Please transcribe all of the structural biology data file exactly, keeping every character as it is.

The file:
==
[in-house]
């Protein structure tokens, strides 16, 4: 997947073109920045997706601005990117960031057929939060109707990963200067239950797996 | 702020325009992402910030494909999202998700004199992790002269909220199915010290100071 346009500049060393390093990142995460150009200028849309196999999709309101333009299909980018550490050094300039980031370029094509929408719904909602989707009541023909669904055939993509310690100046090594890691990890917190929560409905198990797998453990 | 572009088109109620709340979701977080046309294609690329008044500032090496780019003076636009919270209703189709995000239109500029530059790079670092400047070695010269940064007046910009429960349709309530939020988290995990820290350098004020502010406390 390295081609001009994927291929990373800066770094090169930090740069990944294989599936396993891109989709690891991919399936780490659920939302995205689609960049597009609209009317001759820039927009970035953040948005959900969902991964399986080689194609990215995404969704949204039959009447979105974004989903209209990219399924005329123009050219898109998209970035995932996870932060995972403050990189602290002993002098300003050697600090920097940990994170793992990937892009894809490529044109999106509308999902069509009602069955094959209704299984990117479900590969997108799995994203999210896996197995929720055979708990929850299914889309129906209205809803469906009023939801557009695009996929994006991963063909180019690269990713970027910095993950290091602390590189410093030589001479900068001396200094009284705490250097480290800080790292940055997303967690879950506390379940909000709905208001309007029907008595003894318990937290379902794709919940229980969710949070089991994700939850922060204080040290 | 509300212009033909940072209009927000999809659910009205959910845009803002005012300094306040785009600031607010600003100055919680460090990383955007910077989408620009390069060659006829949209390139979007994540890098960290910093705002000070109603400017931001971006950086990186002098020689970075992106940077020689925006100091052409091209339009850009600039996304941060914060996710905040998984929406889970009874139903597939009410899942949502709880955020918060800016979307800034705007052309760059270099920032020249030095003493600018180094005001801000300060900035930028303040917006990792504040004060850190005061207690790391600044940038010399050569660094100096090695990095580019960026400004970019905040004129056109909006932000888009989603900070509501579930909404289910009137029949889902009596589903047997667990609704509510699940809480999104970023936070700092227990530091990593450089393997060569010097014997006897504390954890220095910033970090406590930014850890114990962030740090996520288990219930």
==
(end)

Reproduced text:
[in-house]
């Protein structure tokens, strides 16, 4: 997947073109920045997706601005990117960031057929939060109707990963200067239950797996 | 702020325009992402910030494909999202998700004199992790002269909220199915010290100071 346009500049060393390093990142995460150009200028849309196999999709309101333009299909980018550490050094300039980031370029094509929408719904909602989707009541023909669904055939993509310690100046090594890691990890917190929560409905198990797998453990 | 572009088109109620709340979701977080046309294609690329008044500032090496780019003076636009919270209703189709995000239109500029530059790079670092400047070695010269940064007046910009429960349709309530939020988290995990820290350098004020502010406390 390295081609001009994927291929990373800066770094090169930090740069990944294989599936396993891109989709690891991919399936780490659920939302995205689609960049597009609209009317001759820039927009970035953040948005959900969902991964399986080689194609990215995404969704949204039959009447979105974004989903209209990219399924005329123009050219898109998209970035995932996870932060995972403050990189602290002993002098300003050697600090920097940990994170793992990937892009894809490529044109999106509308999902069509009602069955094959209704299984990117479900590969997108799995994203999210896996197995929720055979708990929850299914889309129906209205809803469906009023939801557009695009996929994006991963063909180019690269990713970027910095993950290091602390590189410093030589001479900068001396200094009284705490250097480290800080790292940055997303967690879950506390379940909000709905208001309007029907008595003894318990937290379902794709919940229980969710949070089991994700939850922060204080040290 | 509300212009033909940072209009927000999809659910009205959910845009803002005012300094306040785009600031607010600003100055919680460090990383955007910077989408620009390069060659006829949209390139979007994540890098960290910093705002000070109603400017931001971006950086990186002098020689970075992106940077020689925006100091052409091209339009850009600039996304941060914060996710905040998984929406889970009874139903597939009410899942949502709880955020918060800016979307800034705007052309760059270099920032020249030095003493600018180094005001801000300060900035930028303040917006990792504040004060850190005061207690790391600044940038010399050569660094100096090695990095580019960026400004970019905040004129056109909006932000888009989603900070509501579930909404289910009137029949889902009596589903047997667990609704509510699940809480999104970023936070700092227990530091990593450089393997060569010097014997006897504390954890220095910033970090406590930014850890114990962030740090996520288990219930």